Digest of In re the Newbridge Cutlery Co., No. 2013-1535 (Fed. Cir. January 15, 2015) (precedential). On appeal from USPTO TTAB. Before Prost, Linn, and Hughes.

Procedural Posture: Applicant The Newbridge Cutlery Company (“Newbridge Cutlery”) appeals from the decision of the Trademark Trial and Appeal Board (“Board”) affirming the Trademark Examiner’s refusal to register Applicant Newbridge Cutlery’s NEWBRIDGE HOME mark for, among other goods, silverware as being primarily geographically descriptive. The CAFC reversed the Board’s decision and remanded for further consideration.

  • Primarily Geographically Descriptive Trademarks: Interpreting the governing Lanham Act, the CAFC stated that refusal to register a mark as primarily geographically descriptive under § 1052(e)(2) or as primarily geographically deceptively misdescriptive under § 1052(e)(3) extends only to those marks for which the geographical meaning is perceived by the relevant public as the primary meaning and that the geographical significance of the mark is to be assessed as it is used on or in connection with the goods.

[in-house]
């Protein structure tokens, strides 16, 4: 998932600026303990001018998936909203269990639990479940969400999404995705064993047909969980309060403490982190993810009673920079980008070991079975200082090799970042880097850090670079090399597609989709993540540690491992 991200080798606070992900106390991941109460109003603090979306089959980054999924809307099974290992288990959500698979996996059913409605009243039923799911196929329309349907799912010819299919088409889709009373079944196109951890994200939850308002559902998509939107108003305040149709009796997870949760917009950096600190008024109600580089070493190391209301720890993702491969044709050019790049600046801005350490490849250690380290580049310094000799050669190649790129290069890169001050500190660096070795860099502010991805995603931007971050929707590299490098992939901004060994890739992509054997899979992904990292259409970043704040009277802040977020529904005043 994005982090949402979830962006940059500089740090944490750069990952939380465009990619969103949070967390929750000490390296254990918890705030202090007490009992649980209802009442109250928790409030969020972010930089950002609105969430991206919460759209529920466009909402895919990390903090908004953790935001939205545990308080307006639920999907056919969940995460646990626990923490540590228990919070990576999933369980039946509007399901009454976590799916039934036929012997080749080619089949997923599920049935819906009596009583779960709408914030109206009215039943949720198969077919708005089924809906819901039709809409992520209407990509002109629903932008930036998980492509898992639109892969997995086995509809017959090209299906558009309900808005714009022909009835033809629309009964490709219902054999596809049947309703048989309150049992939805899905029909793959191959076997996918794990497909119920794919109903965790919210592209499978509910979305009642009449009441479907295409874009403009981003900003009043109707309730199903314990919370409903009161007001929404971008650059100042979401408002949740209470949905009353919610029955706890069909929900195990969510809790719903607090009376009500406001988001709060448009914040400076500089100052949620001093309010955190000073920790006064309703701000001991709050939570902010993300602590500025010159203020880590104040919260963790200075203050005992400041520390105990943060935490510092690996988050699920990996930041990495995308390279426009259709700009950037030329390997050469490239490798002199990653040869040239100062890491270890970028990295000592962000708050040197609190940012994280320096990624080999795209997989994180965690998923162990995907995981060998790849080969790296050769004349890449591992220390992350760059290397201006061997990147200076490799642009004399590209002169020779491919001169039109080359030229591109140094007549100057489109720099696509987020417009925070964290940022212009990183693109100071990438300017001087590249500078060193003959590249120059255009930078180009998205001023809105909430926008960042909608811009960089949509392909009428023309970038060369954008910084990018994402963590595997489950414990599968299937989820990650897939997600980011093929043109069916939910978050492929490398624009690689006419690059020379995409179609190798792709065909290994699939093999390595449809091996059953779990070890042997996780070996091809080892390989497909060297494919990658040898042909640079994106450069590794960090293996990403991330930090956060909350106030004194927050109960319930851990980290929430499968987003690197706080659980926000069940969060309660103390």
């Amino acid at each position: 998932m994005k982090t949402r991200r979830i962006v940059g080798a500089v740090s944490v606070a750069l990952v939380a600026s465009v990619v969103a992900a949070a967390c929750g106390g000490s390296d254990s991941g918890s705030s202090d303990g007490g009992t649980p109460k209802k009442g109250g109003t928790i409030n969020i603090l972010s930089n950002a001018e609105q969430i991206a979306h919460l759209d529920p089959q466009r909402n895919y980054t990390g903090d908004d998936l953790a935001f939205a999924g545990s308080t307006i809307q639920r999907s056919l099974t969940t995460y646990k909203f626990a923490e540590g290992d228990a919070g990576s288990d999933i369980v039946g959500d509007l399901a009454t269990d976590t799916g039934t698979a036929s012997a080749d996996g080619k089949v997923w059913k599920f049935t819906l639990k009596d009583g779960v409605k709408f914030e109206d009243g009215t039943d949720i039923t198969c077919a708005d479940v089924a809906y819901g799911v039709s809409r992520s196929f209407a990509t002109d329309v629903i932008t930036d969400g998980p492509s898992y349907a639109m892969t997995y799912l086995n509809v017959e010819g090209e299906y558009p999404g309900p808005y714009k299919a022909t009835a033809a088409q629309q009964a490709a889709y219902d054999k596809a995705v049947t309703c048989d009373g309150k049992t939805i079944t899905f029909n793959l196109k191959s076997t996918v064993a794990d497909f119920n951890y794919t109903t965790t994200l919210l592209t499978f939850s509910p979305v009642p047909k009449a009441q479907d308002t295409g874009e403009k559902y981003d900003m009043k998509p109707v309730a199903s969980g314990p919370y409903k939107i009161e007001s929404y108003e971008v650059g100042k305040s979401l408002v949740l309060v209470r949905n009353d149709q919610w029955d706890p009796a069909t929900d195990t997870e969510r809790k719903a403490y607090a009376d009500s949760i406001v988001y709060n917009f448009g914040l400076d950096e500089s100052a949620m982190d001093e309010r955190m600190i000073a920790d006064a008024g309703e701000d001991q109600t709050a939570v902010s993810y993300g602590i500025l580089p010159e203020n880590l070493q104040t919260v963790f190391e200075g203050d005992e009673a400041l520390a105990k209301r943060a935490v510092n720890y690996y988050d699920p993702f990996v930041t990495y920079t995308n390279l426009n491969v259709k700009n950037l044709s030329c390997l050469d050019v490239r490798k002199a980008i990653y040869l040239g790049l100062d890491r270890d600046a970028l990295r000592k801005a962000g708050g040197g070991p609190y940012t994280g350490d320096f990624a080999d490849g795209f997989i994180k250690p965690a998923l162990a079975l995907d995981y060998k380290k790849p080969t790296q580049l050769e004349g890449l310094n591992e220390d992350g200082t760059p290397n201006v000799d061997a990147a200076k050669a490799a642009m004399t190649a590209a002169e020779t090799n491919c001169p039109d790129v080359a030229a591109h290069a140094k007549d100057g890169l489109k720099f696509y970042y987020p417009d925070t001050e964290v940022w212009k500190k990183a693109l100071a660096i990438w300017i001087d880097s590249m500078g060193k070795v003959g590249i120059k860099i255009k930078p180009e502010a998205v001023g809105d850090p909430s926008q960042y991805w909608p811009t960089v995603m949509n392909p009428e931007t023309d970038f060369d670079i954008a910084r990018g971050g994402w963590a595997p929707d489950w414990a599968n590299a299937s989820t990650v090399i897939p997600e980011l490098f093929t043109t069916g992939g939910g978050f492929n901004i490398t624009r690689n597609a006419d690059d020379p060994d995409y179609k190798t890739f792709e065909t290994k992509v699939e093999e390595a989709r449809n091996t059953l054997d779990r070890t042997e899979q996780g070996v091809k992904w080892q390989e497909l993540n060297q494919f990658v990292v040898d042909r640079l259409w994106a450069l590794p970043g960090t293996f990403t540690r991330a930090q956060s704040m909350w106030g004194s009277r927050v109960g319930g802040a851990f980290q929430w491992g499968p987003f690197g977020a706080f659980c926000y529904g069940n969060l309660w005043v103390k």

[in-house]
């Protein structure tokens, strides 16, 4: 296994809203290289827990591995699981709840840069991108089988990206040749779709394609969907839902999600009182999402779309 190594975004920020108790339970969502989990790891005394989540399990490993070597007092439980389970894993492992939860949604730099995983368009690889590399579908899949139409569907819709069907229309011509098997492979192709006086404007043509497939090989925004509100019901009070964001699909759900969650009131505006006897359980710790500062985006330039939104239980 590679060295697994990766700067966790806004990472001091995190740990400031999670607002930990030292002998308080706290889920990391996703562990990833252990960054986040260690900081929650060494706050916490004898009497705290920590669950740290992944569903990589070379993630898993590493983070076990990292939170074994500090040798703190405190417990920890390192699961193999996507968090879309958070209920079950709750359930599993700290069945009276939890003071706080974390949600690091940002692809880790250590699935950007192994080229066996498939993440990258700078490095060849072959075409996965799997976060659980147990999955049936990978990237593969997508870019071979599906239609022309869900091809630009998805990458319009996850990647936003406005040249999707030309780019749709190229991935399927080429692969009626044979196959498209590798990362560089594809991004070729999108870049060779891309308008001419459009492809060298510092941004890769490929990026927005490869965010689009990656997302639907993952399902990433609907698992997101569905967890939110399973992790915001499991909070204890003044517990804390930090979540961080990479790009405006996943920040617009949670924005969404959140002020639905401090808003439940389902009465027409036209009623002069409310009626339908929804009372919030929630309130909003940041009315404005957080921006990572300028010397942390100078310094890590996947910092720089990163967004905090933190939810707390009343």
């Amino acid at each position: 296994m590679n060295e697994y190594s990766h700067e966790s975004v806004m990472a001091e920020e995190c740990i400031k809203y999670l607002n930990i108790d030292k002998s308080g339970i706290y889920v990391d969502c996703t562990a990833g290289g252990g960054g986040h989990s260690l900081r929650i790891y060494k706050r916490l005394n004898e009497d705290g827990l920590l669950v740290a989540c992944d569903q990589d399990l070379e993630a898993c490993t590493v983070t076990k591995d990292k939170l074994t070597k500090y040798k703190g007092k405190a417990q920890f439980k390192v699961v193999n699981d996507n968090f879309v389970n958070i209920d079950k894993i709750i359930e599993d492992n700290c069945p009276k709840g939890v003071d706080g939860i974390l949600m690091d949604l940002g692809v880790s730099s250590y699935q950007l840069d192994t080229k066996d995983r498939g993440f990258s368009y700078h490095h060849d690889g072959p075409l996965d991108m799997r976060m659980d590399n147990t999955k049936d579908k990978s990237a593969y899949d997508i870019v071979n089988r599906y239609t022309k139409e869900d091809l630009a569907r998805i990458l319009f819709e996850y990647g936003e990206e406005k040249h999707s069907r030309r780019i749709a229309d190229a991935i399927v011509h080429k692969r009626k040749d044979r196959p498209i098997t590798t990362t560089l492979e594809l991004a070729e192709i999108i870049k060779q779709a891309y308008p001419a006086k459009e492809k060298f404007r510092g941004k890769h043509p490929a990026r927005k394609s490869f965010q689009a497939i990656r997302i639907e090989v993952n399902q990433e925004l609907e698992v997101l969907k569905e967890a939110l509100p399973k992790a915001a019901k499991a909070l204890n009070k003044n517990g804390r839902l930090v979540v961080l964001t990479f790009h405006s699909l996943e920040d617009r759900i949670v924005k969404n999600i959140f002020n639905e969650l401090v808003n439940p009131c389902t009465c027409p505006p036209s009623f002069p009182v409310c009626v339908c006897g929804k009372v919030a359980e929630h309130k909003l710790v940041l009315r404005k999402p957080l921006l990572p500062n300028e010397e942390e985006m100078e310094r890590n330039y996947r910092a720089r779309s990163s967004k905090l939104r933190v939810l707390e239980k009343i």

To refuse a registration as primarily geographically descriptive or as primarily geographically deceptively misdescriptive, the PTO must show that (1) the mark sought to be registered is the name of a place known generally to the public (supporting factors are, e.g., a sizeable population of the location, or that members of the consuming public have ties to the location), and (2) the public would make a goods/place association, i.e., believe that the goods for which the mark is sought to be registered originate in that place (the PTO needs to make a prima facie case of likely association). For both prongs (1) and (2), the relevant public is the purchasing public in the U.S. of these types of goods. To refuse a registration as primarily geographically descriptive, the PTO must also show that (3) the source of the goods is the geographic region named in the mark.

The evidence in the case at hand, the CAFC held, suggests that the town of Newbridge, Ireland, is not generally known, that to the relevant public the mark NEWBRIDGE is therefore not primarily geographically descriptive of the goods, and that prong one of the above test was therefore not met.